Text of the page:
Many years ago, about the time I got my surgery I bought a camera. It was a fixed lens rangefinder Yashica with aperture priority, 35mm. It was the first decent camera I owned that was capable of easy accurate focus and the sort of operation that permitted me to start doing documentary photography.
I was a documentary photographer, photographing the culture of my friends. Yet it was hard for many to take seriously what I was doing.
When a transsexual or transgender person produces art that reflects the reality that they live many of our sisters castigate us for being “professional trannies”.
Many of our biographies even if they have our name as author are actually ghost written. Although not all are and even those ghost written are a telling of our stories.
I have a book case full of biographies ranging from the barely literate to some that are wonderfully written by sisters and brothers who have put the effort into learning the craft of writing.
I was inspired by both Lynn Conway and Andrea James’ web sites when I put up this blog. I try to have it reflect my thinking but I also try to vary the topics as well because there are many things that impact our lives.
I’m bothered by this film “Ticked off…”. But rather than censoring it or putting all this energy into protesting it I would rather see our energy poured into supporting our own and their art.
We actually have sisters who are musical artists. We probably have enough to put on a festival of our own.
We have poets… I think half of us have the souls of poets, filling note books and thinking, “Who would possibly want to hear us read our poetry?”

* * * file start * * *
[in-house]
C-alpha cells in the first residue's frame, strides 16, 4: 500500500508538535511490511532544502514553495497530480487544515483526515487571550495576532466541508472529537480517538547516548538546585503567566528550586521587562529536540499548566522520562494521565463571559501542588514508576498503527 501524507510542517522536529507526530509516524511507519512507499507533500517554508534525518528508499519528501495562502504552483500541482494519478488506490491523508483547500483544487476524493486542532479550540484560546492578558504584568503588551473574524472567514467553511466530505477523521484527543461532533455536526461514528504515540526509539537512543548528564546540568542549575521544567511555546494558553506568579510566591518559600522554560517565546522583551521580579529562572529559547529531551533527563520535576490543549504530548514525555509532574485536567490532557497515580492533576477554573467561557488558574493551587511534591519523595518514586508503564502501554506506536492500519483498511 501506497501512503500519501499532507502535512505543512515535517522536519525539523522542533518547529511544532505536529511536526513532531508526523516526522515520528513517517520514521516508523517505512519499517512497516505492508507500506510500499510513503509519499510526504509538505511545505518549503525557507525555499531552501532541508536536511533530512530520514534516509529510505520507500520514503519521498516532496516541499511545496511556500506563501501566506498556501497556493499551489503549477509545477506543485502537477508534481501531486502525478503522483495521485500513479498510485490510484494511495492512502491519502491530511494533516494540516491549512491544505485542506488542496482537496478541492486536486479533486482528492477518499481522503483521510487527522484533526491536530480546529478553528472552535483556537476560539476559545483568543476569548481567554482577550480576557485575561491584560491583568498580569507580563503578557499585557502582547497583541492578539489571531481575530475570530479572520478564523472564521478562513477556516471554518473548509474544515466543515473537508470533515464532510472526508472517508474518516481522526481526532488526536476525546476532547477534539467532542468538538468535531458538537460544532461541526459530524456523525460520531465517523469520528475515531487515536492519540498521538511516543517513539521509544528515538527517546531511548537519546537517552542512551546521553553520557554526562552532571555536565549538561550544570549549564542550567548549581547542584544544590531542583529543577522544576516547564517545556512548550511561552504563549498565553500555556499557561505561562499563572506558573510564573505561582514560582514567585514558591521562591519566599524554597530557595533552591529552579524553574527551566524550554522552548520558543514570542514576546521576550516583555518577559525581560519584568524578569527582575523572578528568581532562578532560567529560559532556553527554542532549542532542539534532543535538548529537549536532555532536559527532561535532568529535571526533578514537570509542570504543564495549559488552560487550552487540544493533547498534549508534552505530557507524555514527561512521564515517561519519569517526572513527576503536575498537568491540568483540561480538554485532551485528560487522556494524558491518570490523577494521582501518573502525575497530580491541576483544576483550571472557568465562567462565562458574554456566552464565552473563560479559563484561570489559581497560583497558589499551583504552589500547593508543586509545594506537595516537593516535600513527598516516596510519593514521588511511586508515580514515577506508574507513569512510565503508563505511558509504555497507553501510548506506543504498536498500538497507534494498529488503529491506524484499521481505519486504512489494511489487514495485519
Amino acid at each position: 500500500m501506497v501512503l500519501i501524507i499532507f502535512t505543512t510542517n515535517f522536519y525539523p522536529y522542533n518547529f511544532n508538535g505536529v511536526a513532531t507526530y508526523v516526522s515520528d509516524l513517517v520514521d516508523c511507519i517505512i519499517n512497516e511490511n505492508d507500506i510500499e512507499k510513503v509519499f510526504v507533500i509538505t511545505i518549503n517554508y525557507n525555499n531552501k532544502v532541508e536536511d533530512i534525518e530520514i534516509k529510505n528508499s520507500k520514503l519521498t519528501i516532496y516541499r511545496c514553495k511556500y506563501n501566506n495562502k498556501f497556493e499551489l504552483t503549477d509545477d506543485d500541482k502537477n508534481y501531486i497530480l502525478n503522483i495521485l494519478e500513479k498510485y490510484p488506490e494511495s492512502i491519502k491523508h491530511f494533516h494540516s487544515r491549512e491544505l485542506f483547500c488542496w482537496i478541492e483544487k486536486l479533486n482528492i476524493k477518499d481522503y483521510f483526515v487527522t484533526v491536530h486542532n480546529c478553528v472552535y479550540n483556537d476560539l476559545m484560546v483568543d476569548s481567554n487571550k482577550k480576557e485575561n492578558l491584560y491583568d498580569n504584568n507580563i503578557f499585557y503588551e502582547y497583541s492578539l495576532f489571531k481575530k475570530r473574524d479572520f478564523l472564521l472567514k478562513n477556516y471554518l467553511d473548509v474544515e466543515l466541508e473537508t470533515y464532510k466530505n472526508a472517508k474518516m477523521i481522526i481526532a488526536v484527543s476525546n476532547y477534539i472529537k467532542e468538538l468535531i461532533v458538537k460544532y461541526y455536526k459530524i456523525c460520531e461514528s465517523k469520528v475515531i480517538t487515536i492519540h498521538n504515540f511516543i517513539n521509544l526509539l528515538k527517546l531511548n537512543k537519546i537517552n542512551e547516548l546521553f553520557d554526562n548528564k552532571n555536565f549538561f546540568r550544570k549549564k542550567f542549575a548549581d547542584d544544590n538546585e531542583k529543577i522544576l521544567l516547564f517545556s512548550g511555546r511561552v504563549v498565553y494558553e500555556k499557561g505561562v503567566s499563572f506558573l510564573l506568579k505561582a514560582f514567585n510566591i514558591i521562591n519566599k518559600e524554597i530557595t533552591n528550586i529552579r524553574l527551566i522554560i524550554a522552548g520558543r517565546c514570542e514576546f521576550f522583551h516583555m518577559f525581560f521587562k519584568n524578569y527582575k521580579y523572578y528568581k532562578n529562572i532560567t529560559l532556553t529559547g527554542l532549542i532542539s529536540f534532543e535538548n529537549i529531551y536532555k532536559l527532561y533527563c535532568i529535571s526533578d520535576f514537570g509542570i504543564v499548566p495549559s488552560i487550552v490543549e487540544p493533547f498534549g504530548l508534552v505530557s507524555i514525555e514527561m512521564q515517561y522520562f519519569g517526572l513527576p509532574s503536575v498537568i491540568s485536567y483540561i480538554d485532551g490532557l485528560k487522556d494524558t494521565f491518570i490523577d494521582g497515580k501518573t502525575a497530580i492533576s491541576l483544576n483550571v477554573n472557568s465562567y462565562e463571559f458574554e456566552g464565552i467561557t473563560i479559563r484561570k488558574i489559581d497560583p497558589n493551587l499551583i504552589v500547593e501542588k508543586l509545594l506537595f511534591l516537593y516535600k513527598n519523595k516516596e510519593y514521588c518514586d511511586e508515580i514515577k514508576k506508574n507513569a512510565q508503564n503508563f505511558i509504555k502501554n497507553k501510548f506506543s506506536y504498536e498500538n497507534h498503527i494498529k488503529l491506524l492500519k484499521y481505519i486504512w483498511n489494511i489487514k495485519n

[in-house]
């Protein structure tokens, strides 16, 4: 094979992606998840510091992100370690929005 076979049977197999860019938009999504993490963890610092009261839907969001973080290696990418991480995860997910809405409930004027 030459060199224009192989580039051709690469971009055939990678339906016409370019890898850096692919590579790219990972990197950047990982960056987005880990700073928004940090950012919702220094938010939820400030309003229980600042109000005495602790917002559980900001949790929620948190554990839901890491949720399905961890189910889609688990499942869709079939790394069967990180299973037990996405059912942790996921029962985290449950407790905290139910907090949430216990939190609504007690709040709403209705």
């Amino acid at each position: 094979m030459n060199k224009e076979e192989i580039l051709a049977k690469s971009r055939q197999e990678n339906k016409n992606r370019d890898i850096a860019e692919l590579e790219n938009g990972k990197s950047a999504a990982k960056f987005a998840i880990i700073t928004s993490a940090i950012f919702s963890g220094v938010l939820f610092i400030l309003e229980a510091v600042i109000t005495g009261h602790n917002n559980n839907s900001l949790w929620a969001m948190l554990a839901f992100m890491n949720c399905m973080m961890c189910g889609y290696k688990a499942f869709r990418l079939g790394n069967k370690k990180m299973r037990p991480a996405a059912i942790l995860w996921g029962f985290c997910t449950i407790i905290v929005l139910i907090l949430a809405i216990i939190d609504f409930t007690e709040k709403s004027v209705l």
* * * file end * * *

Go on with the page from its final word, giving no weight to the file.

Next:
Who would want to hear our music or see our art. And if we show it and explain the impact of growing up with transsexualism or transgenderism then is it about our art or about what we grew up with?
That is the dilemma of any artist who is not part of the straight white male dominant culture. In effect we are minority artists and our art if it has integrity is the art of our life experiences.
I have heard sisters and some brothers too speak dismissively of art produced by us that shows us or reflects our lives. As though the only way we can be successful is if we are so integrated into the dominant culture our own birth history vanishes.
Rather than just protest I think we need to take a different approach. I remember the Gay Liberation Front picketing “Boys in the Band”, the Daughters of Bilitis , I think, picketed “The Killing of Sister George”. And all the other films that garnered more publicity from the protests and became must see films due to the controversy. It just caused more people to go.
We have a highly praised documentary, “Prodigal Sons” http://prodigalsonsfilm.com/description.html playing the same festival circuit. Perhaps we should spend at least as much effort pointing out the positive as the negative. Holding “Prodigal Sons” up as example of something for us and by us that shows the reality of our lives.
We also need to start putting our money where our mouths are. Buy the CDs of artists like Namoli Brennet and Baby Dee. We could buy the documentaries and write letters to Sundance Channel, Logo, IFC and Current TV thanking them when they put on a positive show. Or even one that amuses us because sometimes the trashy and comedic entertain us by and not the straights simply by invoking those in group jokes.
We could actually buy the books of sisters and brothers. I realize expecting y’all to be supportive of each other instead of trashing each other is asking a lot… But if all we do is trash talk each other why are we surprised when the dominant culture trash talks us?
Instead of just protesting the negative, even though it needs to be done, perhaps we should put the same amount of energy into supporting the positive.